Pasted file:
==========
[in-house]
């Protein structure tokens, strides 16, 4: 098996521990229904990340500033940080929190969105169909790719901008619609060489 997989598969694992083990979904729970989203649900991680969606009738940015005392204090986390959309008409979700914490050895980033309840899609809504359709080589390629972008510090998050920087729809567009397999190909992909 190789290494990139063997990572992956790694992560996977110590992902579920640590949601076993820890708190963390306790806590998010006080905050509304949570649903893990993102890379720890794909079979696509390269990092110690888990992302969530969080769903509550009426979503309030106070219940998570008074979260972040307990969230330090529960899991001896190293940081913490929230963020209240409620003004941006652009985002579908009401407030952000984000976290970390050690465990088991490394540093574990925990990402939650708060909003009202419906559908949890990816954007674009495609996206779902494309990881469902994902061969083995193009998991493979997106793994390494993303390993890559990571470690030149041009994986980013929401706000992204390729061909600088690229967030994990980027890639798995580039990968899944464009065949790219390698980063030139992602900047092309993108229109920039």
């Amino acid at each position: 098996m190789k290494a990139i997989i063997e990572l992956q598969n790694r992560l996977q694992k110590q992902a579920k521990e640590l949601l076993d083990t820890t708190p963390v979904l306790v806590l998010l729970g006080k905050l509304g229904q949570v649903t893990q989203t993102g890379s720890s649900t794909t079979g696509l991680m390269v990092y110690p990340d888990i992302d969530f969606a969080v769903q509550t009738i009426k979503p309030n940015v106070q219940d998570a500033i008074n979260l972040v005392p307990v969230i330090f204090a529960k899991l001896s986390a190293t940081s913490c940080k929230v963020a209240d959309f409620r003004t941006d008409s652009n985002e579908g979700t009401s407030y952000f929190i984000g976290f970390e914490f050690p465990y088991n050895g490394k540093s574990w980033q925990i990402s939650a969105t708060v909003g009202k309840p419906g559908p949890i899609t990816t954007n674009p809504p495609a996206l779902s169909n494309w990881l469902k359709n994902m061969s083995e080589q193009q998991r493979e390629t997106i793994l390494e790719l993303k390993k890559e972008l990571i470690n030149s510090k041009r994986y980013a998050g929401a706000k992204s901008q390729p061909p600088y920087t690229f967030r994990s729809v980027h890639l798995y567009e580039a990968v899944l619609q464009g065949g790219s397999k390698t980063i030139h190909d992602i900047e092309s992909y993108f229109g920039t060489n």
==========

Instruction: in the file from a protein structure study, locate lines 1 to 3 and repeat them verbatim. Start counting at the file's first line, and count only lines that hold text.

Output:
[in-house]
């Protein structure tokens, strides 16, 4: 098996521990229904990340500033940080929190969105169909790719901008619609060489 997989598969694992083990979904729970989203649900991680969606009738940015005392204090986390959309008409979700914490050895980033309840899609809504359709080589390629972008510090998050920087729809567009397999190909992909 190789290494990139063997990572992956790694992560996977110590992902579920640590949601076993820890708190963390306790806590998010006080905050509304949570649903893990993102890379720890794909079979696509390269990092110690888990992302969530969080769903509550009426979503309030106070219940998570008074979260972040307990969230330090529960899991001896190293940081913490929230963020209240409620003004941006652009985002579908009401407030952000984000976290970390050690465990088991490394540093574990925990990402939650708060909003009202419906559908949890990816954007674009495609996206779902494309990881469902994902061969083995193009998991493979997106793994390494993303390993890559990571470690030149041009994986980013929401706000992204390729061909600088690229967030994990980027890639798995580039990968899944464009065949790219390698980063030139992602900047092309993108229109920039």
């Amino acid at each position: 098996m190789k290494a990139i997989i063997e990572l992956q598969n790694r992560l996977q694992k110590q992902a579920k521990e640590l949601l076993d083990t820890t708190p963390v979904l306790v806590l998010l729970g006080k905050l509304g229904q949570v649903t893990q989203t993102g890379s720890s649900t794909t079979g696509l991680m390269v990092y110690p990340d888990i992302d969530f969606a969080v769903q509550t009738i009426k979503p309030n940015v106070q219940d998570a500033i008074n979260l972040v005392p307990v969230i330090f204090a529960k899991l001896s986390a190293t940081s913490c940080k929230v963020a209240d959309f409620r003004t941006d008409s652009n985002e579908g979700t009401s407030y952000f929190i984000g976290f970390e914490f050690p465990y088991n050895g490394k540093s574990w980033q925990i990402s939650a969105t708060v909003g009202k309840p419906g559908p949890i899609t990816t954007n674009p809504p495609a996206l779902s169909n494309w990881l469902k359709n994902m061969s083995e080589q193009q998991r493979e390629t997106i793994l390494e790719l993303k390993k890559e972008l990571i470690n030149s510090k041009r994986y980013a998050g929401a706000k992204s901008q390729p061909p600088y920087t690229f967030r994990s729809v980027h890639l798995y567009e580039a990968v899944l619609q464009g065949g790219s397999k390698t980063i030139h190909d992602i900047e092309s992909y993108f229109g920039t060489n």